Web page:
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Coronavirus (COVID-19) Health and Safety Guide

ASERT has put together some resources for those with autism and those who care for people with autism relating to the current Coronavirus outbreak.

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Perseverance

By Sarah Matincheck

Perseverance means the persistence in doing something despite any challenges and or delay in achieving success. I work hard to persevere through challenges with anxiety, misunderstandings, and confusion that come my way every day. 

 

When you finish something that was hard to complete, like a book or a puzzle, you feel good about the accomplishment. Isn’t that a wonderful feeling?

 

Just yesterday I persevered and obtained my driver’s license. I did not pass on my first attempt because I went too fast. I was anxious and I just wanted to get it over with. Afterwards, I felt bad and believed I might never be able to drive on my own. Thanks to my supportive family, I worked hard at my driving skills. Early in the morning, I would get to go practice driving with my mom until we were both satisfied.

 

This time, when it came time for that test again, I felt relaxed and confident. But this time was very different. Due to COVID-19 restrictions, the testing process was altered so that the instructor and I could practice social distancing. The instructors at Shield Driving School were so patient with me. They explained the changes really well and helped me stay calm and confident the whole time. My parallel parking was perfect, then I drove through the closed course exactly as they instructed me to. I was anxious the whole time because this was very different than what I prepared for – I wasn’t prepared for this change, but I reminded myself that a lot of things are changing due to COVID-19 and just kept going, nice and slow….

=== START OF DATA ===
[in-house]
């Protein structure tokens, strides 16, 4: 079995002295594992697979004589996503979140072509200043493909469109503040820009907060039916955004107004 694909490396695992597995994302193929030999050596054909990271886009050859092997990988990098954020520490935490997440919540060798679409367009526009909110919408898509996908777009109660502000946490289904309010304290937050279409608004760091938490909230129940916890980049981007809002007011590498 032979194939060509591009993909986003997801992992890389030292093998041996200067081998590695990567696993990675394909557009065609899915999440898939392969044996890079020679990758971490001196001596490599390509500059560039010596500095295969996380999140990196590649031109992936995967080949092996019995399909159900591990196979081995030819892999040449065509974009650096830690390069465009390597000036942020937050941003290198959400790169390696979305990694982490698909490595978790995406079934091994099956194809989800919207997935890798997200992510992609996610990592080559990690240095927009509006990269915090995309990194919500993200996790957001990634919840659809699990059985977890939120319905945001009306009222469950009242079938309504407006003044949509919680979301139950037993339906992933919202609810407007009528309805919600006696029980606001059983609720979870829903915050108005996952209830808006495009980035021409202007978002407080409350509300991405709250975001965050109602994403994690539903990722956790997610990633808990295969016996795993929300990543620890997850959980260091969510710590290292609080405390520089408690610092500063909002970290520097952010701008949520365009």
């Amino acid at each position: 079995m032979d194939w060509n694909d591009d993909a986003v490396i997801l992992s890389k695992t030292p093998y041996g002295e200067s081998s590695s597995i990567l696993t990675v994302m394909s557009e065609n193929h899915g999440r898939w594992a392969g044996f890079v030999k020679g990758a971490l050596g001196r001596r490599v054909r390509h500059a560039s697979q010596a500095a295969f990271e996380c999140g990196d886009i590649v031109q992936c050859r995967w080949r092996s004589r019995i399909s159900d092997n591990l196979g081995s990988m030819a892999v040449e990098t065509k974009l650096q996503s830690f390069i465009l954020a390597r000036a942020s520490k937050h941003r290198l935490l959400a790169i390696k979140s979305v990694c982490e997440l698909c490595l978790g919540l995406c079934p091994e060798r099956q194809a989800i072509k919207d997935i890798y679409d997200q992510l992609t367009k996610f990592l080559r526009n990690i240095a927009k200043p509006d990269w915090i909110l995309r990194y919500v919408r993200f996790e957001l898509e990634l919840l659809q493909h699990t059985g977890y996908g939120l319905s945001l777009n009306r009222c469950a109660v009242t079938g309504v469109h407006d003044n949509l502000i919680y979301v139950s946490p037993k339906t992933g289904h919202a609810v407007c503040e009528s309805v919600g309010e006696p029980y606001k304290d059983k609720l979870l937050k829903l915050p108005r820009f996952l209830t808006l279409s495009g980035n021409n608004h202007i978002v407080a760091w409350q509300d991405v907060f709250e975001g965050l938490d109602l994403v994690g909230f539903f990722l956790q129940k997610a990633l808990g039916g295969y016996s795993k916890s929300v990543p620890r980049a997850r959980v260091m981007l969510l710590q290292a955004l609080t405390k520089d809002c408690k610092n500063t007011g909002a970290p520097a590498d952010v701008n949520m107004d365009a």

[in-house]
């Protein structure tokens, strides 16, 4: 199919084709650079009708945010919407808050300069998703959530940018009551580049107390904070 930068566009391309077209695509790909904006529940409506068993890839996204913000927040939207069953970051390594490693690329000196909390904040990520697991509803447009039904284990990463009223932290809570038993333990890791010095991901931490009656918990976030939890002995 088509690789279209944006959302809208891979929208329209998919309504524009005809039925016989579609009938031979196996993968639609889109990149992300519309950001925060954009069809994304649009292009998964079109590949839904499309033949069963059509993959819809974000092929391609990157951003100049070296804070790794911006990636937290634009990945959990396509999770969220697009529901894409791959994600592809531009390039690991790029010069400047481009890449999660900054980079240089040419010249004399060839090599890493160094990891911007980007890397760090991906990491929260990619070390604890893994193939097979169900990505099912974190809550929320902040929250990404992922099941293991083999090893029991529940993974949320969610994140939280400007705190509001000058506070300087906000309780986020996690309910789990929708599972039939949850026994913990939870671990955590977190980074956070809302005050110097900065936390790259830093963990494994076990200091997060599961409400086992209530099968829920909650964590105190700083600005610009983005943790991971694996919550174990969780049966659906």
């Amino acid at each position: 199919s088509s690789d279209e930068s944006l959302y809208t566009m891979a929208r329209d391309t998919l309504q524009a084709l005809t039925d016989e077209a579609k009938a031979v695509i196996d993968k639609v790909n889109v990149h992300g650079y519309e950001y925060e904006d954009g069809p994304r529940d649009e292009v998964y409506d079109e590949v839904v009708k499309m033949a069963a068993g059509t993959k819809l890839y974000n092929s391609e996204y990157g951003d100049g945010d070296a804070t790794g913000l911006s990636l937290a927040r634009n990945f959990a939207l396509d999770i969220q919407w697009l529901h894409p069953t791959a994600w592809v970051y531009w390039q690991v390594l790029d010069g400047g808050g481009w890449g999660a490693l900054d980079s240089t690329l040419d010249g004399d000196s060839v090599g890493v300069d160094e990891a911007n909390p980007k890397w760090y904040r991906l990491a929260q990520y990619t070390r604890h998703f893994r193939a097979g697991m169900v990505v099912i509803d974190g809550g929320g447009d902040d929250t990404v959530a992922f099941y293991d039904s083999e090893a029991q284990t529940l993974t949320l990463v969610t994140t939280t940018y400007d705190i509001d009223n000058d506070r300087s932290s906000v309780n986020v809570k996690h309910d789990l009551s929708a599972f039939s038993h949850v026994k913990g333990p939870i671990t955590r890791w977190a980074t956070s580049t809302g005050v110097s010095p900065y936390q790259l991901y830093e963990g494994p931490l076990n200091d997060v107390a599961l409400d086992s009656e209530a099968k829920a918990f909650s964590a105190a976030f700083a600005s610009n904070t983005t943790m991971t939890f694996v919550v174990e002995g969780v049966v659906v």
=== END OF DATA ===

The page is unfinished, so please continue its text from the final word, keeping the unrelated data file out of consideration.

In the end, I was able to achieve my long-time personal goal of getting my driver’s license. I’ve been able to persevere in a lot of things lately such as making friends, completing my finals (all on-line!), and keeping up with changes at my job at a nursing home.  But THIS achievement; this milestone, this giant step towards independence – it felt great.   

 

Sure, I didn’t pass on the first try. And that is OK, nobody is perfect. That is what makes us human.  I wouldn’t give up my autism for anything in the world. I’m able to persevere through the struggles of autism every single day. Who can ask for more than that?

 

Until next time,

Sarah